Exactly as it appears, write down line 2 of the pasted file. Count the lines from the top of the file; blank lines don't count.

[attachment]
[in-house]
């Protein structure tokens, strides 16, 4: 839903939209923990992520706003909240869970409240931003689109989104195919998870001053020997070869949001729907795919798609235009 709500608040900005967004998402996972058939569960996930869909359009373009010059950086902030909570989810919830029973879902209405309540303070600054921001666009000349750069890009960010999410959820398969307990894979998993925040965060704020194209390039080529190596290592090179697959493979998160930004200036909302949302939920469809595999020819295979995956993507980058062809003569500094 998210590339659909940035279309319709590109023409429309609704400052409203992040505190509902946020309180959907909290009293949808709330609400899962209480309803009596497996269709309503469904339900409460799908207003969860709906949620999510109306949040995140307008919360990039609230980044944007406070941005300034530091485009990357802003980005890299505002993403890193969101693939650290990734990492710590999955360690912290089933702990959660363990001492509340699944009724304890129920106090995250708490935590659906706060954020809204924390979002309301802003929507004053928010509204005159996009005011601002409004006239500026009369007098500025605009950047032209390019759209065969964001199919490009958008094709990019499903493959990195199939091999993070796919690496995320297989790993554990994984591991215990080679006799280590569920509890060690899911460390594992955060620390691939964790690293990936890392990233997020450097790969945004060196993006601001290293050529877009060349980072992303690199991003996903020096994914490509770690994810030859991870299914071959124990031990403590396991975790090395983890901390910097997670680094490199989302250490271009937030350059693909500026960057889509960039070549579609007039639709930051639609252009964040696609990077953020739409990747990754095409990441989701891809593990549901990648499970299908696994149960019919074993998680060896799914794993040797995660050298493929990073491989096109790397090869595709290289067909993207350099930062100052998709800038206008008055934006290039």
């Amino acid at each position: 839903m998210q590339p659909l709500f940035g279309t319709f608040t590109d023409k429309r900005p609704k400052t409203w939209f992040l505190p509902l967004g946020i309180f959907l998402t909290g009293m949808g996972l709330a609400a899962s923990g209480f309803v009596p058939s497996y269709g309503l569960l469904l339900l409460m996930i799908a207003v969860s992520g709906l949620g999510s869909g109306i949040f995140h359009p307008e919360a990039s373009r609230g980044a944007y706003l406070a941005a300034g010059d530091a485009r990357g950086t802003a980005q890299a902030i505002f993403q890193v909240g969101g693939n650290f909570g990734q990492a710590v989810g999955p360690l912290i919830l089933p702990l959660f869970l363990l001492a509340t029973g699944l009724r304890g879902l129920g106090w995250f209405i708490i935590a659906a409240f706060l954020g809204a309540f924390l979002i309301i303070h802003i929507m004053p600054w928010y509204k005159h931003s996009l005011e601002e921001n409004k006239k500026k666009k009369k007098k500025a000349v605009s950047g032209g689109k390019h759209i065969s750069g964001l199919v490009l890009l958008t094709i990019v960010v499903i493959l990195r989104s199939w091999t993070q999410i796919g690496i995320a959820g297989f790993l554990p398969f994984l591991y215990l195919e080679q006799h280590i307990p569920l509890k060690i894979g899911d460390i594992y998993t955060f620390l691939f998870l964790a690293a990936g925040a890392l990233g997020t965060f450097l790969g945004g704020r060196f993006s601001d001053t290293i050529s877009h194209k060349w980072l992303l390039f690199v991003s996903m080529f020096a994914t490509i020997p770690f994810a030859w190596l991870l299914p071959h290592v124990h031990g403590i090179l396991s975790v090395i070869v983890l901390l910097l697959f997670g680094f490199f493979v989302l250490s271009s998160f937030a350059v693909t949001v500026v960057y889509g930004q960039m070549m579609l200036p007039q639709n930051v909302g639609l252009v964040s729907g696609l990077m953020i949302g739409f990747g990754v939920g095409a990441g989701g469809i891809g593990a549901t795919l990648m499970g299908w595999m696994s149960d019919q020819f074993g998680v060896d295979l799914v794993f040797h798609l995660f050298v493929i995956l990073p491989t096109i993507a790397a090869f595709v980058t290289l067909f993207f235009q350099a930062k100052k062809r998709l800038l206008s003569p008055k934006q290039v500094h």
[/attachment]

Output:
């Protein structure tokens, strides 16, 4: 839903939209923990992520706003909240869970409240931003689109989104195919998870001053020997070869949001729907795919798609235009 709500608040900005967004998402996972058939569960996930869909359009373009010059950086902030909570989810919830029973879902209405309540303070600054921001666009000349750069890009960010999410959820398969307990894979998993925040965060704020194209390039080529190596290592090179697959493979998160930004200036909302949302939920469809595999020819295979995956993507980058062809003569500094 998210590339659909940035279309319709590109023409429309609704400052409203992040505190509902946020309180959907909290009293949808709330609400899962209480309803009596497996269709309503469904339900409460799908207003969860709906949620999510109306949040995140307008919360990039609230980044944007406070941005300034530091485009990357802003980005890299505002993403890193969101693939650290990734990492710590999955360690912290089933702990959660363990001492509340699944009724304890129920106090995250708490935590659906706060954020809204924390979002309301802003929507004053928010509204005159996009005011601002409004006239500026009369007098500025605009950047032209390019759209065969964001199919490009958008094709990019499903493959990195199939091999993070796919690496995320297989790993554990994984591991215990080679006799280590569920509890060690899911460390594992955060620390691939964790690293990936890392990233997020450097790969945004060196993006601001290293050529877009060349980072992303690199991003996903020096994914490509770690994810030859991870299914071959124990031990403590396991975790090395983890901390910097997670680094490199989302250490271009937030350059693909500026960057889509960039070549579609007039639709930051639609252009964040696609990077953020739409990747990754095409990441989701891809593990549901990648499970299908696994149960019919074993998680060896799914794993040797995660050298493929990073491989096109790397090869595709290289067909993207350099930062100052998709800038206008008055934006290039």